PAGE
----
Training

framework

Our training development is based around four key pillars:

Skillset

Each expedition requires differing levels of mountaineering skill. Throughout the planning phase, we will work with you to identify areas that may need attention and further support. From guiding a beginner through the basics of snow and glacier travel, or camp craft at high-altitude, to helping experts learn more efficient climbing techniques, we can help you develop your skills, under the watchful supervision of the top adrenaline team, no matter what your previous experience level.

Fitness

It may sound obvious, but all climbers must be in excellent physical shape to tackle the rigours of their chosen expedition. We’ll lay out a structured plan of regular, challenging exercise in the months prior to departure to ensure you can perform at the high levels required for multiple days at altitude. We’ve developed a unique working partnership with the The Altitude Centre, whose groundbreaking approach flips the normal acclimatisation process on its head, allowing you to develop the required fitness levels faster. We’ll actively encourage sharing updates on your progress, so we can evaluate your performance. If necessary, we’ll offer further advice, information and planning on how to get you where you need to be.

Self-awareness

A key component of top adrenaline’ own, hugely-successful approach to training is to increase an individual’s ability to understand their own mind and body – and crucially, how each performs under the stress of increasing altitudes. A stepped approach to this process allows you to gradually build confidence and achieve invaluable self-awareness. This ability is of the utmost importance when making judgements and decisions on higher mountains, with their ever-changing, hostile environments. Self-awareness that will not only help you achieve your goals, it will also help you stay safe.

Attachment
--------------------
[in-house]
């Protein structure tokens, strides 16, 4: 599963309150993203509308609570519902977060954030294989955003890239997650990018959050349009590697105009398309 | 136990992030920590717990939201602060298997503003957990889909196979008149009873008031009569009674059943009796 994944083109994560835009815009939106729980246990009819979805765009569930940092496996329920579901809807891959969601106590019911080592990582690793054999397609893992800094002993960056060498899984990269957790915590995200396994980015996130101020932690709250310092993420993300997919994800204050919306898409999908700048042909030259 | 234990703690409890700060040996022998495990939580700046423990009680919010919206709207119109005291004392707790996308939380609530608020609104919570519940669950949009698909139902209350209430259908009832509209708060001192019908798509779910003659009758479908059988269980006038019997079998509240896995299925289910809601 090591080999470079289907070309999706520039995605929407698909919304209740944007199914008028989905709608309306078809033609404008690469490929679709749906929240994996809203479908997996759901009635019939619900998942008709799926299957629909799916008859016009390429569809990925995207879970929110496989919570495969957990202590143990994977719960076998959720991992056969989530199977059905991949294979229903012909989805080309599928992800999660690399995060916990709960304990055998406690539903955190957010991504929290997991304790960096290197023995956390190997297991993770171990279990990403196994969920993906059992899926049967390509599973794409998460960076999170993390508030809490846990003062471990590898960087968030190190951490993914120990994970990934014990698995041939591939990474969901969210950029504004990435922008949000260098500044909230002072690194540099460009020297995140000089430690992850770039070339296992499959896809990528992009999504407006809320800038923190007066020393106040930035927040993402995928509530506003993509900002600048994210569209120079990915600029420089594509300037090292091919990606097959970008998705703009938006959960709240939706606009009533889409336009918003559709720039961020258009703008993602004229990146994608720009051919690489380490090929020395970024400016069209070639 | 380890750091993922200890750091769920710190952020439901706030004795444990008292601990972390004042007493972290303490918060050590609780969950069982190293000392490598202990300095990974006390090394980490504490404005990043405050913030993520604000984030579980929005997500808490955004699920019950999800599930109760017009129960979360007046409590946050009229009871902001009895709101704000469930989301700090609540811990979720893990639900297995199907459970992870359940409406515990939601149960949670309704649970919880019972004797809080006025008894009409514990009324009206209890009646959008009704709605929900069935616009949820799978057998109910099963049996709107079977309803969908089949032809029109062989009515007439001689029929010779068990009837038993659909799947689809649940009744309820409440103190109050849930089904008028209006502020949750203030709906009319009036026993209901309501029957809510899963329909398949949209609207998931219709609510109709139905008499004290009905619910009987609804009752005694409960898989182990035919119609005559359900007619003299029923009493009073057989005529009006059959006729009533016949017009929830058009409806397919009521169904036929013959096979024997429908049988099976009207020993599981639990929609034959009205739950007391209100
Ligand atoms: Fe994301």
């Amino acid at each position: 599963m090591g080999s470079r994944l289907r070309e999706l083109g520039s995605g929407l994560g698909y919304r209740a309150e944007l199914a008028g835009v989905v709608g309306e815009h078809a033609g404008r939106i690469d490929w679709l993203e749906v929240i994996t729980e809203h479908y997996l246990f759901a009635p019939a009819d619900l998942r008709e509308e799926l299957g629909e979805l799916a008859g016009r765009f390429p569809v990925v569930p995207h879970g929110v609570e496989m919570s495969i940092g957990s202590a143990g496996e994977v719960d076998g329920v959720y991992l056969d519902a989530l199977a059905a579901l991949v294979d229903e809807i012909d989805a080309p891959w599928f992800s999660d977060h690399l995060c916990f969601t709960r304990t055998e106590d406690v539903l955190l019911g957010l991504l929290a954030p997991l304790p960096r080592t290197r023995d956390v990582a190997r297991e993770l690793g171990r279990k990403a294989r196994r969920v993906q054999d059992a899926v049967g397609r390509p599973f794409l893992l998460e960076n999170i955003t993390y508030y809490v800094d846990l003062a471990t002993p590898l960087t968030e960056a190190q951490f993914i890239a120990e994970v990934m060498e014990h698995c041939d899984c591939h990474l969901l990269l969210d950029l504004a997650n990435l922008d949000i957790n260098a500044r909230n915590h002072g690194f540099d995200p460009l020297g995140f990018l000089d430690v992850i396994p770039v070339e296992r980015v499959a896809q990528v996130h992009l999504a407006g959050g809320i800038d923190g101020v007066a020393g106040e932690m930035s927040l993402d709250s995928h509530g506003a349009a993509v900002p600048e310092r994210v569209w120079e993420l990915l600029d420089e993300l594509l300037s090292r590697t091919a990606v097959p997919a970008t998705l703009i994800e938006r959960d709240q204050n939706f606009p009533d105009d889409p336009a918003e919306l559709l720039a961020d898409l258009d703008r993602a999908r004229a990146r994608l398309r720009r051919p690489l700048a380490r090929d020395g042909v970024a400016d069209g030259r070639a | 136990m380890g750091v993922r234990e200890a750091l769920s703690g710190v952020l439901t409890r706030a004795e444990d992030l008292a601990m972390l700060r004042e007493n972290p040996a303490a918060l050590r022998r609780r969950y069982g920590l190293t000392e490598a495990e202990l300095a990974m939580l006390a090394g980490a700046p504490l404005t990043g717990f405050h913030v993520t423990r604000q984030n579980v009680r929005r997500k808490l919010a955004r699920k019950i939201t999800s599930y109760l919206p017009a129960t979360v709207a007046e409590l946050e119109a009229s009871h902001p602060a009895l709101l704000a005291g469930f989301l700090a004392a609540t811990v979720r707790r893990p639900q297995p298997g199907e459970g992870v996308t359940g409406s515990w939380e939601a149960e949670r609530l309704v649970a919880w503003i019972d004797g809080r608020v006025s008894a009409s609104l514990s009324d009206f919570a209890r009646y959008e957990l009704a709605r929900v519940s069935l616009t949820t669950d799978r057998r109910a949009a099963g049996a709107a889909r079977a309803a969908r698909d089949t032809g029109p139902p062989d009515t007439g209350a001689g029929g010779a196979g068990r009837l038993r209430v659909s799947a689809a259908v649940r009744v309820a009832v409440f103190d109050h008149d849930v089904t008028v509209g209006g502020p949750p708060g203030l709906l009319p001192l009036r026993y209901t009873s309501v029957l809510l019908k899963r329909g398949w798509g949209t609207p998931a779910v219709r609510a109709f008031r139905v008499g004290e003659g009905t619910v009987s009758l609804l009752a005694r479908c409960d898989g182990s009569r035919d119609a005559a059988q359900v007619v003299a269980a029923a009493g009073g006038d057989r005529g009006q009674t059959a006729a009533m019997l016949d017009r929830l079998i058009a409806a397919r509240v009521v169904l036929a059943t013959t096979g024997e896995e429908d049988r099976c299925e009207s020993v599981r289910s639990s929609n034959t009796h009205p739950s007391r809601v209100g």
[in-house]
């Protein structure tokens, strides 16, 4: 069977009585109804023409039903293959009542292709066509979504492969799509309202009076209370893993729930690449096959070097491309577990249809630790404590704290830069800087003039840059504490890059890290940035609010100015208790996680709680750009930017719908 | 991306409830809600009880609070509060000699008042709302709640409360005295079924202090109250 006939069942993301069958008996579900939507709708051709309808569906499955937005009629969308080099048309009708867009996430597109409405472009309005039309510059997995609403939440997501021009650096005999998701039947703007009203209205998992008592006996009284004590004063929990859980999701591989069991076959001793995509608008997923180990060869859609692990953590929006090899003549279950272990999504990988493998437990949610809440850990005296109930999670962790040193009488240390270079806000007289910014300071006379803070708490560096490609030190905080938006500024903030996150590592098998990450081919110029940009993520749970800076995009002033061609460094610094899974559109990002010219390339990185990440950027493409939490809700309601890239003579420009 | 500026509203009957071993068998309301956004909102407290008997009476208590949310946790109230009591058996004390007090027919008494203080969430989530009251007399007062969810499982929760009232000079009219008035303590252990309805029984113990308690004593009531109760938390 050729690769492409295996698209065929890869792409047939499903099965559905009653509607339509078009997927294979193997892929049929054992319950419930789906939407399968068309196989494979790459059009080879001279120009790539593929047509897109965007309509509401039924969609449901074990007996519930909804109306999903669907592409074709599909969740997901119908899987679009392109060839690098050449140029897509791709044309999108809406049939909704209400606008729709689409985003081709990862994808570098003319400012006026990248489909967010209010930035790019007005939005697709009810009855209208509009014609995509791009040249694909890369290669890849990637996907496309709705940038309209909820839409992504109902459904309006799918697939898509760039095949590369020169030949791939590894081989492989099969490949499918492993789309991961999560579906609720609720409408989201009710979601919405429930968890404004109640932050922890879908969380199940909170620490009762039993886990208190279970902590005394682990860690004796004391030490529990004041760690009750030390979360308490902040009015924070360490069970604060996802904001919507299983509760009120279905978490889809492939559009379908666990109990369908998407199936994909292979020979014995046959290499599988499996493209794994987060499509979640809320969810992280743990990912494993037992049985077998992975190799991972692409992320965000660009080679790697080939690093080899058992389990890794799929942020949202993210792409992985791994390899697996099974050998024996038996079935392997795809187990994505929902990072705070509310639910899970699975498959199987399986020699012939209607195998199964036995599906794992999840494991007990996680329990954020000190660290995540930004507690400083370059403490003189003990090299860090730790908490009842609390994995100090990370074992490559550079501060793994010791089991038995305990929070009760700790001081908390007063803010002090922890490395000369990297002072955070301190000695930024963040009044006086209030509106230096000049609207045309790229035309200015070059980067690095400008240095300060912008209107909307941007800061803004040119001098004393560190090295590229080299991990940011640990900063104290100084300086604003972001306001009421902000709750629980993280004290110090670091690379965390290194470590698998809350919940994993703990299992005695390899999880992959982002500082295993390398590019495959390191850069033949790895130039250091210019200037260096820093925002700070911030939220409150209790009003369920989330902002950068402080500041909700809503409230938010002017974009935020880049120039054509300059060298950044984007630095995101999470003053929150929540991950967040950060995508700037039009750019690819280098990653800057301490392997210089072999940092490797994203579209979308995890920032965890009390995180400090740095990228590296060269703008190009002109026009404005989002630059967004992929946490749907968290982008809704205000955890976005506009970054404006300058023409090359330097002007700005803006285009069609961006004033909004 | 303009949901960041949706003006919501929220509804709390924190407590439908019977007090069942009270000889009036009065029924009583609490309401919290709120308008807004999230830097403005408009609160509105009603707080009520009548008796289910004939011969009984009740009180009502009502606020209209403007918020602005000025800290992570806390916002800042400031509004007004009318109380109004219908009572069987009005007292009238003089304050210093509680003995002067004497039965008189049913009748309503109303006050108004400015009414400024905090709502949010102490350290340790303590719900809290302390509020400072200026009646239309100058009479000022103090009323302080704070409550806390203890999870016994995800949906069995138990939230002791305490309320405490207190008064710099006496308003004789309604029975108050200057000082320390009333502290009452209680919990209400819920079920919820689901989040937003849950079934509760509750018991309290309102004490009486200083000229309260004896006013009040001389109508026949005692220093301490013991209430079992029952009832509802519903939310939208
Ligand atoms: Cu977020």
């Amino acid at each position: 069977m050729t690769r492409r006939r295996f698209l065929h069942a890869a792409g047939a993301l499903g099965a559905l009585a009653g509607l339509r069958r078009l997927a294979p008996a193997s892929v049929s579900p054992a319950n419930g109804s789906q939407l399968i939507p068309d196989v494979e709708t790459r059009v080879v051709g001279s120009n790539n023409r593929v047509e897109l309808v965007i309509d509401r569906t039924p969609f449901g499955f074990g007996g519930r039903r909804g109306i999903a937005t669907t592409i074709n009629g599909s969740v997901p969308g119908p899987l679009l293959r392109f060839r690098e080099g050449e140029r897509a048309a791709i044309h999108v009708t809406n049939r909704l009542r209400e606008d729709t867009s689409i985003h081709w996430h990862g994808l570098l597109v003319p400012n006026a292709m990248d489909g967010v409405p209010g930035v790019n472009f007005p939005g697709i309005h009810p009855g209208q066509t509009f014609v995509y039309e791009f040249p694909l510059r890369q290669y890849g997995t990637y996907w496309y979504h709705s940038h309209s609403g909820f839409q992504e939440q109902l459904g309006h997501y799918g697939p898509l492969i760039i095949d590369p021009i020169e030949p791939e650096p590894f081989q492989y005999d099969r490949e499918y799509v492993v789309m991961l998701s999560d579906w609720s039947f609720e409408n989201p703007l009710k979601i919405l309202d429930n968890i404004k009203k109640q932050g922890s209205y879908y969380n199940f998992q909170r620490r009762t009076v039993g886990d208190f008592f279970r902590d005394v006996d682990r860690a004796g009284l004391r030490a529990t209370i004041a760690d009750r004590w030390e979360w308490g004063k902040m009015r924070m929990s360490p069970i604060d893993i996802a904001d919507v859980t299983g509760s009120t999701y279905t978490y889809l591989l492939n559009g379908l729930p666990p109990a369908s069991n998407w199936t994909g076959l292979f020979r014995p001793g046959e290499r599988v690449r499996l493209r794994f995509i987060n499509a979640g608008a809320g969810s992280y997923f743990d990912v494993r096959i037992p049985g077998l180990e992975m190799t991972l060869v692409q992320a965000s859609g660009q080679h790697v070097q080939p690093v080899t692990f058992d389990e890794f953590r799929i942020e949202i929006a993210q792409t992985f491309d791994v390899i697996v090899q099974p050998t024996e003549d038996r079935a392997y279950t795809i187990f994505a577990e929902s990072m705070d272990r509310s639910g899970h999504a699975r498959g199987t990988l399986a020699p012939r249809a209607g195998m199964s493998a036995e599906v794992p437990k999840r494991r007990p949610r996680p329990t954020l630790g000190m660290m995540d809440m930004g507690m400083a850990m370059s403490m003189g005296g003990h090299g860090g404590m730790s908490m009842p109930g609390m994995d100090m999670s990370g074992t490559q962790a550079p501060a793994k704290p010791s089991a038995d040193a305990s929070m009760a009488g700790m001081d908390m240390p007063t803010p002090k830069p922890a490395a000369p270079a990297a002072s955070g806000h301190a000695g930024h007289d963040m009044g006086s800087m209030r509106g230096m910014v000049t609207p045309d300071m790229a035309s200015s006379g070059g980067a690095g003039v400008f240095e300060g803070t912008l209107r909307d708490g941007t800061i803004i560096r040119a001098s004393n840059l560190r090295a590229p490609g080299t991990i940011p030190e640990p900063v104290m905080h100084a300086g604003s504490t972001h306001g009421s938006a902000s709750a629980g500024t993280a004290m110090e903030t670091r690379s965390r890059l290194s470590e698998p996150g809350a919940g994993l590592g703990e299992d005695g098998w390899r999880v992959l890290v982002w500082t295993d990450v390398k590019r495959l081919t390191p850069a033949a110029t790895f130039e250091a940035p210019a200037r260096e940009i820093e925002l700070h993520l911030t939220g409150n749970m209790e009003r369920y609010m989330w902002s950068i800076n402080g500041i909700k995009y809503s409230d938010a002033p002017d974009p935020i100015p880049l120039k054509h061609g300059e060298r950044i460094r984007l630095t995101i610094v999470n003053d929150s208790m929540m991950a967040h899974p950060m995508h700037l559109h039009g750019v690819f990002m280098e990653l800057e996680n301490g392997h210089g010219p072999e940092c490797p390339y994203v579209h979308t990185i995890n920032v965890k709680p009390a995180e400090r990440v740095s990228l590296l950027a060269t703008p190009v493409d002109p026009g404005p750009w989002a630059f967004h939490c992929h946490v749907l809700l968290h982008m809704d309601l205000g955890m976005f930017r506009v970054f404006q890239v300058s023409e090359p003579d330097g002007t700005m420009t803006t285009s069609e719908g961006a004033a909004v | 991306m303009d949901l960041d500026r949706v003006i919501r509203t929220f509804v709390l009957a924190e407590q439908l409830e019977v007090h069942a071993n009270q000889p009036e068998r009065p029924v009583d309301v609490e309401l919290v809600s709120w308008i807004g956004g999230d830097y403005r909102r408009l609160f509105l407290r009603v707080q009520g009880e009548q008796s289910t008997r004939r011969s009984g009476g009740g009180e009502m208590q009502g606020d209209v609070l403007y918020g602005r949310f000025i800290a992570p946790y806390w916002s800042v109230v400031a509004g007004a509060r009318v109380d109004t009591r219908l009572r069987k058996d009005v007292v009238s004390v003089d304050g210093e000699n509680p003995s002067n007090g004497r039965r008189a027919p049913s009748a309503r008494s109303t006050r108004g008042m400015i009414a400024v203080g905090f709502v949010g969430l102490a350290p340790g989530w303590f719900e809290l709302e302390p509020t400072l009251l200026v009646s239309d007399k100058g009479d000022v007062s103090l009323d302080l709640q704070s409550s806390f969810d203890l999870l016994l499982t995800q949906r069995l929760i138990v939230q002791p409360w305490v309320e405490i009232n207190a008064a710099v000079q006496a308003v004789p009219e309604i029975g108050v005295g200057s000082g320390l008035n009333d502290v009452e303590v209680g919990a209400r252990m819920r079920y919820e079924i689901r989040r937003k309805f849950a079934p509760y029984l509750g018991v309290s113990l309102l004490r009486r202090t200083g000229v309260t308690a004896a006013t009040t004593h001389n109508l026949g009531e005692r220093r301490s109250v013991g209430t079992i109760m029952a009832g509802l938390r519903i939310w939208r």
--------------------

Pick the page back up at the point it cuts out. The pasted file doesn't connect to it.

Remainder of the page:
Mindset

Mindset underpins top adrenaline company whole approach – not just to mountaineering, but to life. As their record-breaking individual and team achievements have proved, by consistently applying a determined and positive attitude, you really can achieve a new possible. Their infectious, optimistic energy runs deep in Top Adrenaline DNA, and is naturally passed on to each individual within an expedition, strengthening the whole. Our team will work with you in gradually building a belief system to help you aim that little bit higher, and push through every step on the mountain towards your goals.

———–

Before any expedition program commences, we will naturally require complete insight into your current skillset and past achievements. If there are shortfalls within your abilities and experience, we can collectively discuss alternative opportunities and/or provide a training support plan to help you achieve your future goals.

LIVE, EXPERIENCE, ENJOY THE ADVENTURE

TREKKING

– Backpack 45 liters
– Bag to load on the donkeys
– Head torch (with spare batteries)
– Sandals
– Well-worn in hiking boots
– Down jacket
– Rain jacket or poncho
– Fleece or warm pullover
– Comfortable clothes (quick dry, merino)
– Trekking trousers
– Long thermal underwear (merino)
– Warm socks
– Cap, gloves
– Sunhat, sunglasses, sunscreen (min factor 40)
– Hiking poles
– Sleeping bag -10° comfort
– Toilet paper and wet wipes
– Personal medication travel kit
– Water bottle and water purification pills
– Extra Snacks (your favorite chocolate)
– Extra money

CLIMBING

– Backpack 65 liters